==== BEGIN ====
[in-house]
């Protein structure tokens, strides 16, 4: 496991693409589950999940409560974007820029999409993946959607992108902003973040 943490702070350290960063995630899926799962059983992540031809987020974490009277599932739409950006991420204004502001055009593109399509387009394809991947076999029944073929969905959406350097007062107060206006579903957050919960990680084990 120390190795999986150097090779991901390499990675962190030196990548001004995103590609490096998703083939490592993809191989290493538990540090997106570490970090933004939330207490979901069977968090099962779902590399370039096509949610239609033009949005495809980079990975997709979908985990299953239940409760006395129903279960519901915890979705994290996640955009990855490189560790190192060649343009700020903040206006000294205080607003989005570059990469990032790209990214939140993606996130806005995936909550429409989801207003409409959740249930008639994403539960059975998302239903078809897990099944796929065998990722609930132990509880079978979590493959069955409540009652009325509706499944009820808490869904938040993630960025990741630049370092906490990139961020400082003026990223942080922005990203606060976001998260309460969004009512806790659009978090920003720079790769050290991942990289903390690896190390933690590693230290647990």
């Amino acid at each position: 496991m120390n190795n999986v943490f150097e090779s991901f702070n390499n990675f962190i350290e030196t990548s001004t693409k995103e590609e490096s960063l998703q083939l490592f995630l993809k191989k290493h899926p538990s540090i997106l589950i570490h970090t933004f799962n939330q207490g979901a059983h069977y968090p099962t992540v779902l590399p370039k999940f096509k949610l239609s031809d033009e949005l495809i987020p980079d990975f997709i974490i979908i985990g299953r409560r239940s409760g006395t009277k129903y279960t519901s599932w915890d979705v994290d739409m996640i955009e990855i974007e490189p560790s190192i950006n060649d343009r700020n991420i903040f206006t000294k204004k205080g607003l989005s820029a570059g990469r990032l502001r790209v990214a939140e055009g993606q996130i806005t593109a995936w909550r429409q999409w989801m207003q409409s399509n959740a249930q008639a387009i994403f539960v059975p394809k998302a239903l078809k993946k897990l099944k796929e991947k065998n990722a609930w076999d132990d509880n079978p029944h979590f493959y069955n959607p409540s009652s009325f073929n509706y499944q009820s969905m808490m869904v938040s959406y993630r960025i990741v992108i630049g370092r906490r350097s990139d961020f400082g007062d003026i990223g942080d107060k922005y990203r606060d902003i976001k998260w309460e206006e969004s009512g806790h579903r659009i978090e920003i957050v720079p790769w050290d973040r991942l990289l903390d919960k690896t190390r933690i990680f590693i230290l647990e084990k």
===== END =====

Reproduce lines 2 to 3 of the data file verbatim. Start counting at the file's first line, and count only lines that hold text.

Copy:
């Protein structure tokens, strides 16, 4: 496991693409589950999940409560974007820029999409993946959607992108902003973040 943490702070350290960063995630899926799962059983992540031809987020974490009277599932739409950006991420204004502001055009593109399509387009394809991947076999029944073929969905959406350097007062107060206006579903957050919960990680084990 120390190795999986150097090779991901390499990675962190030196990548001004995103590609490096998703083939490592993809191989290493538990540090997106570490970090933004939330207490979901069977968090099962779902590399370039096509949610239609033009949005495809980079990975997709979908985990299953239940409760006395129903279960519901915890979705994290996640955009990855490189560790190192060649343009700020903040206006000294205080607003989005570059990469990032790209990214939140993606996130806005995936909550429409989801207003409409959740249930008639994403539960059975998302239903078809897990099944796929065998990722609930132990509880079978979590493959069955409540009652009325509706499944009820808490869904938040993630960025990741630049370092906490990139961020400082003026990223942080922005990203606060976001998260309460969004009512806790659009978090920003720079790769050290991942990289903390690896190390933690590693230290647990």
């Amino acid at each position: 496991m120390n190795n999986v943490f150097e090779s991901f702070n390499n990675f962190i350290e030196t990548s001004t693409k995103e590609e490096s960063l998703q083939l490592f995630l993809k191989k290493h899926p538990s540090i997106l589950i570490h970090t933004f799962n939330q207490g979901a059983h069977y968090p099962t992540v779902l590399p370039k999940f096509k949610l239609s031809d033009e949005l495809i987020p980079d990975f997709i974490i979908i985990g299953r409560r239940s409760g006395t009277k129903y279960t519901s599932w915890d979705v994290d739409m996640i955009e990855i974007e490189p560790s190192i950006n060649d343009r700020n991420i903040f206006t000294k204004k205080g607003l989005s820029a570059g990469r990032l502001r790209v990214a939140e055009g993606q996130i806005t593109a995936w909550r429409q999409w989801m207003q409409s399509n959740a249930q008639a387009i994403f539960v059975p394809k998302a239903l078809k993946k897990l099944k796929e991947k065998n990722a609930w076999d132990d509880n079978p029944h979590f493959y069955n959607p409540s009652s009325f073929n509706y499944q009820s969905m808490m869904v938040s959406y993630r960025i990741v992108i630049g370092r906490r350097s990139d961020f400082g007062d003026i990223g942080d107060k922005y990203r606060d902003i976001k998260w309460e206006e969004s009512g806790h579903r659009i978090e920003i957050v720079p790769w050290d973040r991942l990289l903390d919960k690896t190390r933690i990680f590693i230290l647990e084990k």